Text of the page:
Murder and the Dog - Chapter 2
Chapter 2 - The Journalist Is a Lothario
Paul Ormaza wrote a monthly column for the magazine Ideas. For fifty years IDEAS had stirred serious debate, and enjoyed a faithful but small readership, too small for its financial health. It had to be sold. It was sold to a man who made his millions in phone cards for immigrants. His concept of journalism differed from the founders’. He defined his concept, speaking to the staff: “We need action interwoven to ideas. We need blood.” Ormaza thought he meant new blood, and nodded his approval. But the new publisher meant what he said, and taking him aside told him he wanted the piece on the headless woman.
Besides his social commentaries, his column, Ormaza did long investigative pieces for general interest publications, and his popularity shot up after Public TV adapted one into a documentary and two bloody movies followed.
The piece on the headless woman was to mark a shift to a new editorial and business model, the new publisher assured him, and suggested the title Horrendous Murder in Queens. Ormaza found it redundant, not to mention sensationalist. Challenged, the new publisher swelled. He had a simple and bellicose philosophy: Life amounted to one inexhaustible menu of battles—large, minor, significant or inconsequential—battles he had to win. Ormaza surrendered. Working on the Horrendous Murder in Queens had him in no mood for fighting. If anything, he needed sex.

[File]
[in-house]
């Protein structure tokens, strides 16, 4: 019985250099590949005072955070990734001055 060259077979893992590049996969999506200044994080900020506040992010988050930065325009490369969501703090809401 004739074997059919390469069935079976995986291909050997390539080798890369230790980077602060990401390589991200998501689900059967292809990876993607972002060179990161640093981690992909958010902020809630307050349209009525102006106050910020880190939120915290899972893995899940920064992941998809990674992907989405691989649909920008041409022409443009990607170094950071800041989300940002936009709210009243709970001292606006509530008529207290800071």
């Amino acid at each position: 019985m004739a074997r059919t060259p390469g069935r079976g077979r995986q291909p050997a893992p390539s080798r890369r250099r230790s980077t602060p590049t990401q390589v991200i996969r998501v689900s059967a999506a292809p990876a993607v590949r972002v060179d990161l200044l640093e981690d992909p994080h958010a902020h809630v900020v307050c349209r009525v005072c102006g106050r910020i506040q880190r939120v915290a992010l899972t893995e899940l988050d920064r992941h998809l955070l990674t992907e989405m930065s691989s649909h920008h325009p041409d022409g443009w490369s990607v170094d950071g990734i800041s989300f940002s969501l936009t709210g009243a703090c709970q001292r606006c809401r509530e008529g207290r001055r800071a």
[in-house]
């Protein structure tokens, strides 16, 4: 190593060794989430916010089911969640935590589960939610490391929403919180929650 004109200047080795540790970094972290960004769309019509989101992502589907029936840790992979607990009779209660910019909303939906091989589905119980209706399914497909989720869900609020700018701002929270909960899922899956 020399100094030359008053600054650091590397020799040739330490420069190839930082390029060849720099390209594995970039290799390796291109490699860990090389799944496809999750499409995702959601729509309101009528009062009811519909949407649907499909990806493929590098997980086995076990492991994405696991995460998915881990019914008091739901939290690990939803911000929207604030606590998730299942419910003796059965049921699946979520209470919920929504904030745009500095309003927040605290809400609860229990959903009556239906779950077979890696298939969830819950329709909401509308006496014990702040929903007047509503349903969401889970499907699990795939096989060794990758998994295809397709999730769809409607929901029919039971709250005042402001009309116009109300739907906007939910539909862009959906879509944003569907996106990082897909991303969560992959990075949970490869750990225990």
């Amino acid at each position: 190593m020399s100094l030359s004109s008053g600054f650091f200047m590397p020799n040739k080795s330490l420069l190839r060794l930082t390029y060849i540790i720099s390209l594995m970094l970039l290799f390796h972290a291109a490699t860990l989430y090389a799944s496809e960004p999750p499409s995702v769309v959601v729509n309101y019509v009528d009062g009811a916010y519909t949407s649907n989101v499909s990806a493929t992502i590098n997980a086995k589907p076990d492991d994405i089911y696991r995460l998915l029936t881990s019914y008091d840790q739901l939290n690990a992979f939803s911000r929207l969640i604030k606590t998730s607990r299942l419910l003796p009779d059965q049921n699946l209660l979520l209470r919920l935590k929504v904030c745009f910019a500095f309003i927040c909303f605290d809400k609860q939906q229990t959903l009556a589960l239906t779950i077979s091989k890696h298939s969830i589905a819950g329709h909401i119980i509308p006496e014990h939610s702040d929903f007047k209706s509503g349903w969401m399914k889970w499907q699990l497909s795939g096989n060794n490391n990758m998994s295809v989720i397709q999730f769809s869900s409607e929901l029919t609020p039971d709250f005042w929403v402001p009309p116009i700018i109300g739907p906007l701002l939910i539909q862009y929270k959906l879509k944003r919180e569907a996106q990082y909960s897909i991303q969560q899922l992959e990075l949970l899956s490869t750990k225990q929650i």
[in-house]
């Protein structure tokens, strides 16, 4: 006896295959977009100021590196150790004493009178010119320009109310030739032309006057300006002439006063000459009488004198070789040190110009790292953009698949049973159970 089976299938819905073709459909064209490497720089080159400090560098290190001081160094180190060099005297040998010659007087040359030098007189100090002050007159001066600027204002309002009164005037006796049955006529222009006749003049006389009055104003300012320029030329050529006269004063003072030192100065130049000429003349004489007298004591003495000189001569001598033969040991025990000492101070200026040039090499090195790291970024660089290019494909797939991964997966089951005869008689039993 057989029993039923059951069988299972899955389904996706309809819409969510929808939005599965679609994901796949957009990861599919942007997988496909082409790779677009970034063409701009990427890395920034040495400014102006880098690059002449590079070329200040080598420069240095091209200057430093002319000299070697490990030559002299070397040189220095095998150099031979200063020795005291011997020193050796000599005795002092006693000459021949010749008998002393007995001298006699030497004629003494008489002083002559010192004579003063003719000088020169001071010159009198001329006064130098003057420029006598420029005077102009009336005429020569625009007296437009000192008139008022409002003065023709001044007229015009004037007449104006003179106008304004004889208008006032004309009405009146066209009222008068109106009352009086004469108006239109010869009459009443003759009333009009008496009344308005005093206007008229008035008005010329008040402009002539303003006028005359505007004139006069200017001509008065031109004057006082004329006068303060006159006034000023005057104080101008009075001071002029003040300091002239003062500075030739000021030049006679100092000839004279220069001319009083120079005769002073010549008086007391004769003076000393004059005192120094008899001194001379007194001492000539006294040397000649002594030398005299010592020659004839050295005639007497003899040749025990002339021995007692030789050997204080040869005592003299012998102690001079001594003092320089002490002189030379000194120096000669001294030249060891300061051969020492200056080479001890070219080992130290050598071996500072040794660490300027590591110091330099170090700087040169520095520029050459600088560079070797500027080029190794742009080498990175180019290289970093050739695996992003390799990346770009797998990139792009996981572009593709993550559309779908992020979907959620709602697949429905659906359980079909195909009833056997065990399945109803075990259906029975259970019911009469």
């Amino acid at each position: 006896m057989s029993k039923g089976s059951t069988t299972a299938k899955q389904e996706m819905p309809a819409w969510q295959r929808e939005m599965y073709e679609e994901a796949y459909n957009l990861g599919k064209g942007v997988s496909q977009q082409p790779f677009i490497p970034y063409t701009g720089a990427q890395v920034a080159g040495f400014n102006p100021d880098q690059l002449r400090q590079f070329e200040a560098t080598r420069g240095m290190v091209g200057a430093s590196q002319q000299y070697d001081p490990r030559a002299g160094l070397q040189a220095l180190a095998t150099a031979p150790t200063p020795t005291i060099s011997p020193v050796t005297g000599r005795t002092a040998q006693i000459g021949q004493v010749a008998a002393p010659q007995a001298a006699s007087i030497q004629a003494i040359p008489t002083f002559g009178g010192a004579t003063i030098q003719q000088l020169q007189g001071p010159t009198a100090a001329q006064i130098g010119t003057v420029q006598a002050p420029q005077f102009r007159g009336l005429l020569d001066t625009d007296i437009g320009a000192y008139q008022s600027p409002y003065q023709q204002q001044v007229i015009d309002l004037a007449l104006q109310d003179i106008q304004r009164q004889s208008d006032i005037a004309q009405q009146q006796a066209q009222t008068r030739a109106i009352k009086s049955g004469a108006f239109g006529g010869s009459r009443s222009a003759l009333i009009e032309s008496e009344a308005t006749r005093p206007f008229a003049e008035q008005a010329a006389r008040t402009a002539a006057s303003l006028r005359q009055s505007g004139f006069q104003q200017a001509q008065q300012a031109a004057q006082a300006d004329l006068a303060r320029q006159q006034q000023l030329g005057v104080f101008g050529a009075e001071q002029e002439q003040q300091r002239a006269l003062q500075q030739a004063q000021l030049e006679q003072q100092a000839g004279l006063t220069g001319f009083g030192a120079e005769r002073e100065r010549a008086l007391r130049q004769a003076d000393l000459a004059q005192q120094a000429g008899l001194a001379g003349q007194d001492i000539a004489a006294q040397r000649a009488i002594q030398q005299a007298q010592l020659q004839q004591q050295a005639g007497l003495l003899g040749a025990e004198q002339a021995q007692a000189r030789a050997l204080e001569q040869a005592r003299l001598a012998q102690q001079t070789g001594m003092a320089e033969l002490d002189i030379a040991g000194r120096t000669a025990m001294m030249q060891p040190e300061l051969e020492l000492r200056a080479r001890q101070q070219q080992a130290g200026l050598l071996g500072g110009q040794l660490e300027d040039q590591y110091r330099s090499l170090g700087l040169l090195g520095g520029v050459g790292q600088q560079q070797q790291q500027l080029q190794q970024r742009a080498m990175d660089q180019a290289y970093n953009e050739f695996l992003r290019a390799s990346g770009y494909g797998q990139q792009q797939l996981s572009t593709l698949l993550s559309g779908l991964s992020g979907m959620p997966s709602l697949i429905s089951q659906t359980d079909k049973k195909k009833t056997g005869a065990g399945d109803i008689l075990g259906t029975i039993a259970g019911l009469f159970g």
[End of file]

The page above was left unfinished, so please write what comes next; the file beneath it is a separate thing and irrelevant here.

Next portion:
He looked around the room. The new publisher’s assistant, Ann, also was bored, and looking for anything to help her escape. Having graduated a year earlier from Columbia School of Journalism, one could infer that landing such high-level position at a prestigious magazine only one year out of school responded to a superior mind, what at Ideas was called, not without a tinge of mockery, a star’s brilliance. But the reason was mundane, she was the new publisher’s stepdaughter. Their eyes met. Ormaza walked across the conference room and asked her out for lunch. Ana accepted. She returned to her office for her purse and refresh her make-up.
The lexicographer and IT man at the Ideas, a lanky nerd, overhearing the exchange, told Ormaza that dictionaries soon would confine the term womanizer to the cemetery of language in disuse, with the warning on its archaic nuance for epitaph. Ormaza asked him to define womanizer.
“Proclivity or dexterity to engage women to satisfy an uncontrollable thirst for sexual pleasure.”
Ormaza didn’t see a reason to worry about the term’s longevity. Uncontrolled sexual appetite was not going anywhere.
The lexicographer elaborated:
“Sex no longer is a function of seduction, it now is like having lunch, a sport or dancing, and often women initiates the…” he can’t find the proper word, “the sexual session.”
Ann and Ormaza step out.
Maybe the lexicographer was right, seduction might not be the right word for what he did. Cosmopolitan New York helped Ormaza engage all kinds of women in encounters compressed mostly to the early afternoon. For this purpose he kept a room at a small hotel on 17th street, not far from the Ideas.